From the New York Times article, I had viewed the BACUS site as solely a fermentation site. This disclosure that the facility also is equipped to weaponize the material produced makes it even more likely that this site, or one very similar to it, could have served as the real source of the material used in the 2001 anthrax attacks.

The second important disclosure in this short passage from the report is that it was possible for people “with no background in the development and production of bioweapons” or access to US bioweapons technology could use this facility to produce “a significant quantity of high-quality weaponized” anthrax simulant.

So, now that we know that the BACUS facility was fully operational at the time of the anthrax attacks, that it could produce and weaponize spores and that it could be successfully operated by individuals without bioweapons expertise, how is it that the entire staff of the Dugway site, where the BACUS facility is located, was eliminated in the Amerithrax investigation? McClatchy reporter Greg Gordon shed some light on that topic yesterday in a live chat put on in coordination with the recent McClatchy/ProPublica/Frontline documentary on the Amerithrax investigation:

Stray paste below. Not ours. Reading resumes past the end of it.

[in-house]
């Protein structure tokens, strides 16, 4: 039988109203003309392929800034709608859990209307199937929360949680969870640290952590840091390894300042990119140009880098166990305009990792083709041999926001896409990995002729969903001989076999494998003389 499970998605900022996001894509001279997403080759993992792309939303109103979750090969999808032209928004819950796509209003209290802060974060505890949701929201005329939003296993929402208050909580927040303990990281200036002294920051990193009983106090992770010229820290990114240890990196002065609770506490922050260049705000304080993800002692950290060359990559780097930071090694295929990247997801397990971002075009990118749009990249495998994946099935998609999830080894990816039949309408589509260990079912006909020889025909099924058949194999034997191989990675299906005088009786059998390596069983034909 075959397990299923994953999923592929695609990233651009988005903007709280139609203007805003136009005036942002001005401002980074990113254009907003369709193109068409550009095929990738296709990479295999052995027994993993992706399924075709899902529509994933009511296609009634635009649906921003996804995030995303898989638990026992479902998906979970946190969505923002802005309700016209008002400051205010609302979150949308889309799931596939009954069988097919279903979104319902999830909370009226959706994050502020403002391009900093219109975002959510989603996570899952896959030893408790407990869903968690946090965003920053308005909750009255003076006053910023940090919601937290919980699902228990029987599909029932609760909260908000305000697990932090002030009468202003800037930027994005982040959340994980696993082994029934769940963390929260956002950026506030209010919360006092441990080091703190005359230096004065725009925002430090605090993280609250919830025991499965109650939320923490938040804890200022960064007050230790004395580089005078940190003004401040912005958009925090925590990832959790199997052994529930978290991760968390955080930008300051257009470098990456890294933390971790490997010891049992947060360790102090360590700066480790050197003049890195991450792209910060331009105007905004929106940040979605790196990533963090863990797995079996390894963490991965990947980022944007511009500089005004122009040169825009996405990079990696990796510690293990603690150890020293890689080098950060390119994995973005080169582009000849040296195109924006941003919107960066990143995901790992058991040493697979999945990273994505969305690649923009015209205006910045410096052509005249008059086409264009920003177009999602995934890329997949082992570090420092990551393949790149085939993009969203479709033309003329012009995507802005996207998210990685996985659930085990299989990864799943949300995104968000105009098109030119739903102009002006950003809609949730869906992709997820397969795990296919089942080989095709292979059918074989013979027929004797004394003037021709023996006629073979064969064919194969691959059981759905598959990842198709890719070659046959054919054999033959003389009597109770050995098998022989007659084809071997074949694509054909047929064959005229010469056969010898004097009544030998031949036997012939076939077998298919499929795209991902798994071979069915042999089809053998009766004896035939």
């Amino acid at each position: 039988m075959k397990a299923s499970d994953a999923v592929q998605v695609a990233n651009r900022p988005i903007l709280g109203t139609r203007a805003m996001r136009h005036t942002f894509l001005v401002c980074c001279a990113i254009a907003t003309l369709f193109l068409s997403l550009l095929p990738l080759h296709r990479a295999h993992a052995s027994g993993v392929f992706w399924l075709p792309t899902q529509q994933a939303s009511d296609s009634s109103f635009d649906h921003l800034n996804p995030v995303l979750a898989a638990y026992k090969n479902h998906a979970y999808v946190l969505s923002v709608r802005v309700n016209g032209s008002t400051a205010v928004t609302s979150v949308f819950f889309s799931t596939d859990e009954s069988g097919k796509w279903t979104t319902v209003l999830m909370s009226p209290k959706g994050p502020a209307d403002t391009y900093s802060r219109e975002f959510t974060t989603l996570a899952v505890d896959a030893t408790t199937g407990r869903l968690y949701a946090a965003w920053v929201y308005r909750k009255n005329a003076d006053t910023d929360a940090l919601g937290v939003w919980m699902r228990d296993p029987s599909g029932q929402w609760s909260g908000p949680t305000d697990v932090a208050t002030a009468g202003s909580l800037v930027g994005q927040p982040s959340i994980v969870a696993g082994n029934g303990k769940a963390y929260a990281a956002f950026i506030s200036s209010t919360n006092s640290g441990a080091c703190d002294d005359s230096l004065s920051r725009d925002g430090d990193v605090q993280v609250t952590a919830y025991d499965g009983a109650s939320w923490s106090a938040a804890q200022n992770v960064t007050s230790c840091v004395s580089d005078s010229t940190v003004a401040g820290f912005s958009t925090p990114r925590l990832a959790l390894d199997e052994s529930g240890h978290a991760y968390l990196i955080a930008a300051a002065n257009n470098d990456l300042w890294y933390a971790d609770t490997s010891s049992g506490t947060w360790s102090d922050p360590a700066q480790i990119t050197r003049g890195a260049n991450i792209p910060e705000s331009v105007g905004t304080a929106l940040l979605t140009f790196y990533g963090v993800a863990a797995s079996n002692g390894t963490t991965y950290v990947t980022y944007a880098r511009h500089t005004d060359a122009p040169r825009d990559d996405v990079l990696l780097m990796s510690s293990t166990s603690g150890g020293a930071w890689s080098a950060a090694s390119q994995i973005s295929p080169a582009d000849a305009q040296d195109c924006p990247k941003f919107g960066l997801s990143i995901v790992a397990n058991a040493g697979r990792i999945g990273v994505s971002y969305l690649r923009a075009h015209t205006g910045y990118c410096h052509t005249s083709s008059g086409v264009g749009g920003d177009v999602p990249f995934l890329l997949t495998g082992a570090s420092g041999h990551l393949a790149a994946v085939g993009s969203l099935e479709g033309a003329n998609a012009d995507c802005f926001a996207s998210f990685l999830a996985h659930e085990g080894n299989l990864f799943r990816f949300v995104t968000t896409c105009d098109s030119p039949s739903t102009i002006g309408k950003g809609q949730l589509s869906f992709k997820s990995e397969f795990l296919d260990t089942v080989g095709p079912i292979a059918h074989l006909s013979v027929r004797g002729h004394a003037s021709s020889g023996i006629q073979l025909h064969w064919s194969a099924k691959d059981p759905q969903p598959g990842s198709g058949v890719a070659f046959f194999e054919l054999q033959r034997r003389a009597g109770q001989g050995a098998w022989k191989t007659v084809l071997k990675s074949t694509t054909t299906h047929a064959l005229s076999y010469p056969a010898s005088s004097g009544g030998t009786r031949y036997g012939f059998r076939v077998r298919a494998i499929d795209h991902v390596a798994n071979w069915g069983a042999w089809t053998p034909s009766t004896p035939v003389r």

At Dugway, which unlike USAMRIID did make anthrax powder, the FBI examined who was present at work and during what hours on the days before the anthrax was postmarked. The bureau concluded that none of Dugway’s researchers could have flown to New Jersey and back during their windows of opportunity

It is clear from this description that the FBI prejudiced the investigation of Dugway personnel by looking only for “lone wolf” actors rather than allowing for the possibility of multiple personnel acting in concert to perpetrate the attacks. Even for a facility as small as BACUS, such an assumption becomes almost ludicrous on its face. I have experience with fermentation equipment such as the 50 liter fermenter installed at BACUS, and it is quite a stretch of the imagination that a single person could prepare the starter culture, prepare and sterilize the fermentation medium, monitor the 18-24 hour fermentation run, harvest and process the spores and then dry and weaponize them without help from another person. In this regard, note that the Report Card quote above implies that it was a team, rather than a single person, who carried out the demonstration run described. The team would not need to be huge, but at least two to three people working together would be my estimate of what it would take to successfully carry out the steps outlined above.

Did the FBI examine records of fermenter use at Dugway in the months preceding the attacks? Did they investigate whether the BACUS facility had been in use? Did they look for evidence of material being shipped from Dugway to a recipient on the East Coast who could have dropped the letters in the Princeton mailbox?